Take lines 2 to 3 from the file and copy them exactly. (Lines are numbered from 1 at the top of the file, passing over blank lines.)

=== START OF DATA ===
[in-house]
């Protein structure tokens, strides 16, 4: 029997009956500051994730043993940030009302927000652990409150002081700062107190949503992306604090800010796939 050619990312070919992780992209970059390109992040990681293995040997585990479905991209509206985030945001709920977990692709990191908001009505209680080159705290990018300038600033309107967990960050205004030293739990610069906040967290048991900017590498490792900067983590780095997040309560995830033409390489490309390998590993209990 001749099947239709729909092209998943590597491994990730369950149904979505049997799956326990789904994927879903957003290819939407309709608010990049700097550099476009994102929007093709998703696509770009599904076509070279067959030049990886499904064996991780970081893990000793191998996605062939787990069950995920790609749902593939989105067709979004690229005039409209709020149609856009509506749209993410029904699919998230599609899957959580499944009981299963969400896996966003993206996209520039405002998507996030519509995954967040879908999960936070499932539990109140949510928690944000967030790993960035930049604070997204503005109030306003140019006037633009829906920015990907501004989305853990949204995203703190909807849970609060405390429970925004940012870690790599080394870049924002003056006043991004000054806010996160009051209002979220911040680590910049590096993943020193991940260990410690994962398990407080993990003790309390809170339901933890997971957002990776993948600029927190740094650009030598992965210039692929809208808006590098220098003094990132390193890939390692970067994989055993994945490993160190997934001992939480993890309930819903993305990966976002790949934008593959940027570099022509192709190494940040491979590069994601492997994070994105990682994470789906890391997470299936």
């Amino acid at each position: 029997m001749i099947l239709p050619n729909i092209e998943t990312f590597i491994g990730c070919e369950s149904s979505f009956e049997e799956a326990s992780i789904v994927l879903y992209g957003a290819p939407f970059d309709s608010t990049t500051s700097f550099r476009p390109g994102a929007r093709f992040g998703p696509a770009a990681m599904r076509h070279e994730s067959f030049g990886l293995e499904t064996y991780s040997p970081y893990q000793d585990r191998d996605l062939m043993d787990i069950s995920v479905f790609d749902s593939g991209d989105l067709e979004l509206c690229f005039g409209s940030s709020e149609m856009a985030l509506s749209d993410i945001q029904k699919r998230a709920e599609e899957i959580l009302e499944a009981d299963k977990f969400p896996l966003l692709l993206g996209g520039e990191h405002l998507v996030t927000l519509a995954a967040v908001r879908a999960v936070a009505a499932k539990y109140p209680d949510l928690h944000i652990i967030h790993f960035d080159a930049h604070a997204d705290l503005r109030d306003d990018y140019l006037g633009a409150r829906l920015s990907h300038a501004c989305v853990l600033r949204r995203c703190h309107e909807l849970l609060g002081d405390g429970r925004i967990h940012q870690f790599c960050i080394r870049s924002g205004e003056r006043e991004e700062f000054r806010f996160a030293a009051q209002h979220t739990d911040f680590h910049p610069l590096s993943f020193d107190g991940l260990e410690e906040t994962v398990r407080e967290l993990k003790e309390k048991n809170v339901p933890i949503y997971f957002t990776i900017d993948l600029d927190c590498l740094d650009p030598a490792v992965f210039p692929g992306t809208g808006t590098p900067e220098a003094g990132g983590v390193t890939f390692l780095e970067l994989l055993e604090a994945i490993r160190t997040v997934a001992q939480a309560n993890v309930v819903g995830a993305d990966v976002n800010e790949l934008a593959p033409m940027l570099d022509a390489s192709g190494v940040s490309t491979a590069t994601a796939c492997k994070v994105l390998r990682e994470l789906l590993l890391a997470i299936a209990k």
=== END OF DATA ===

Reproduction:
């Protein structure tokens, strides 16, 4: 029997009956500051994730043993940030009302927000652990409150002081700062107190949503992306604090800010796939 050619990312070919992780992209970059390109992040990681293995040997585990479905991209509206985030945001709920977990692709990191908001009505209680080159705290990018300038600033309107967990960050205004030293739990610069906040967290048991900017590498490792900067983590780095997040309560995830033409390489490309390998590993209990 001749099947239709729909092209998943590597491994990730369950149904979505049997799956326990789904994927879903957003290819939407309709608010990049700097550099476009994102929007093709998703696509770009599904076509070279067959030049990886499904064996991780970081893990000793191998996605062939787990069950995920790609749902593939989105067709979004690229005039409209709020149609856009509506749209993410029904699919998230599609899957959580499944009981299963969400896996966003993206996209520039405002998507996030519509995954967040879908999960936070499932539990109140949510928690944000967030790993960035930049604070997204503005109030306003140019006037633009829906920015990907501004989305853990949204995203703190909807849970609060405390429970925004940012870690790599080394870049924002003056006043991004000054806010996160009051209002979220911040680590910049590096993943020193991940260990410690994962398990407080993990003790309390809170339901933890997971957002990776993948600029927190740094650009030598992965210039692929809208808006590098220098003094990132390193890939390692970067994989055993994945490993160190997934001992939480993890309930819903993305990966976002790949934008593959940027570099022509192709190494940040491979590069994601492997994070994105990682994470789906890391997470299936």
């Amino acid at each position: 029997m001749i099947l239709p050619n729909i092209e998943t990312f590597i491994g990730c070919e369950s149904s979505f009956e049997e799956a326990s992780i789904v994927l879903y992209g957003a290819p939407f970059d309709s608010t990049t500051s700097f550099r476009p390109g994102a929007r093709f992040g998703p696509a770009a990681m599904r076509h070279e994730s067959f030049g990886l293995e499904t064996y991780s040997p970081y893990q000793d585990r191998d996605l062939m043993d787990i069950s995920v479905f790609d749902s593939g991209d989105l067709e979004l509206c690229f005039g409209s940030s709020e149609m856009a985030l509506s749209d993410i945001q029904k699919r998230a709920e599609e899957i959580l009302e499944a009981d299963k977990f969400p896996l966003l692709l993206g996209g520039e990191h405002l998507v996030t927000l519509a995954a967040v908001r879908a999960v936070a009505a499932k539990y109140p209680d949510l928690h944000i652990i967030h790993f960035d080159a930049h604070a997204d705290l503005r109030d306003d990018y140019l006037g633009a409150r829906l920015s990907h300038a501004c989305v853990l600033r949204r995203c703190h309107e909807l849970l609060g002081d405390g429970r925004i967990h940012q870690f790599c960050i080394r870049s924002g205004e003056r006043e991004e700062f000054r806010f996160a030293a009051q209002h979220t739990d911040f680590h910049p610069l590096s993943f020193d107190g991940l260990e410690e906040t994962v398990r407080e967290l993990k003790e309390k048991n809170v339901p933890i949503y997971f957002t990776i900017d993948l600029d927190c590498l740094d650009p030598a490792v992965f210039p692929g992306t809208g808006t590098p900067e220098a003094g990132g983590v390193t890939f390692l780095e970067l994989l055993e604090a994945i490993r160190t997040v997934a001992q939480a309560n993890v309930v819903g995830a993305d990966v976002n800010e790949l934008a593959p033409m940027l570099d022509a390489s192709g190494v940040s490309t491979a590069t994601a796939c492997k994070v994105l390998r990682e994470l789906l590993l890391a997470i299936a209990k």